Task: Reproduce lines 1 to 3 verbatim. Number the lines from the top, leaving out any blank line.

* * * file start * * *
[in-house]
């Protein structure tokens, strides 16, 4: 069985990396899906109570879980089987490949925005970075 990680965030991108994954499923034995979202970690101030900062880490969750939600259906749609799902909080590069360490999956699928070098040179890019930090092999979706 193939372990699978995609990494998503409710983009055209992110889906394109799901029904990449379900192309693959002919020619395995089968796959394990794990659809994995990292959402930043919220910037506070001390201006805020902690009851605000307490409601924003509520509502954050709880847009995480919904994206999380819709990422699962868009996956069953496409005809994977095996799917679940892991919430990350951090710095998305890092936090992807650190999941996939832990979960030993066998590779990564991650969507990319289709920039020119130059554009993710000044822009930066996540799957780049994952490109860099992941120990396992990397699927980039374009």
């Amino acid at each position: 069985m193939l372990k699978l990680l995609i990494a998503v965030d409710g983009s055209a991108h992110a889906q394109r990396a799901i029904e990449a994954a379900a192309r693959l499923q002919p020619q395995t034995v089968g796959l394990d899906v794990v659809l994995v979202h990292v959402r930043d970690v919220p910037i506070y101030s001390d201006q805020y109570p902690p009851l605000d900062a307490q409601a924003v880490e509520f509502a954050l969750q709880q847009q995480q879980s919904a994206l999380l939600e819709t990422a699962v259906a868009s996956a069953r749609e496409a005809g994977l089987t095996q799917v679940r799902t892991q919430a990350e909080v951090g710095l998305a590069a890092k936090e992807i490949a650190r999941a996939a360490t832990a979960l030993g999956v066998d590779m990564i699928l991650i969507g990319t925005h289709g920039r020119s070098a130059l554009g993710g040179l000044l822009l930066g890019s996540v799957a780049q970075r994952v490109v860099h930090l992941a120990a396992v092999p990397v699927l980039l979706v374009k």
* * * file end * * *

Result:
[in-house]
């Protein structure tokens, strides 16, 4: 069985990396899906109570879980089987490949925005970075 990680965030991108994954499923034995979202970690101030900062880490969750939600259906749609799902909080590069360490999956699928070098040179890019930090092999979706 193939372990699978995609990494998503409710983009055209992110889906394109799901029904990449379900192309693959002919020619395995089968796959394990794990659809994995990292959402930043919220910037506070001390201006805020902690009851605000307490409601924003509520509502954050709880847009995480919904994206999380819709990422699962868009996956069953496409005809994977095996799917679940892991919430990350951090710095998305890092936090992807650190999941996939832990979960030993066998590779990564991650969507990319289709920039020119130059554009993710000044822009930066996540799957780049994952490109860099992941120990396992990397699927980039374009």
């Amino acid at each position: 069985m193939l372990k699978l990680l995609i990494a998503v965030d409710g983009s055209a991108h992110a889906q394109r990396a799901i029904e990449a994954a379900a192309r693959l499923q002919p020619q395995t034995v089968g796959l394990d899906v794990v659809l994995v979202h990292v959402r930043d970690v919220p910037i506070y101030s001390d201006q805020y109570p902690p009851l605000d900062a307490q409601a924003v880490e509520f509502a954050l969750q709880q847009q995480q879980s919904a994206l999380l939600e819709t990422a699962v259906a868009s996956a069953r749609e496409a005809g994977l089987t095996q799917v679940r799902t892991q919430a990350e909080v951090g710095l998305a590069a890092k936090e992807i490949a650190r999941a996939a360490t832990a979960l030993g999956v066998d590779m990564i699928l991650i969507g990319t925005h289709g920039r020119s070098a130059l554009g993710g040179l000044l822009l930066g890019s996540v799957a780049q970075r994952v490109v860099h930090l992941a120990a396992v092999p990397v699927l980039l979706v374009k």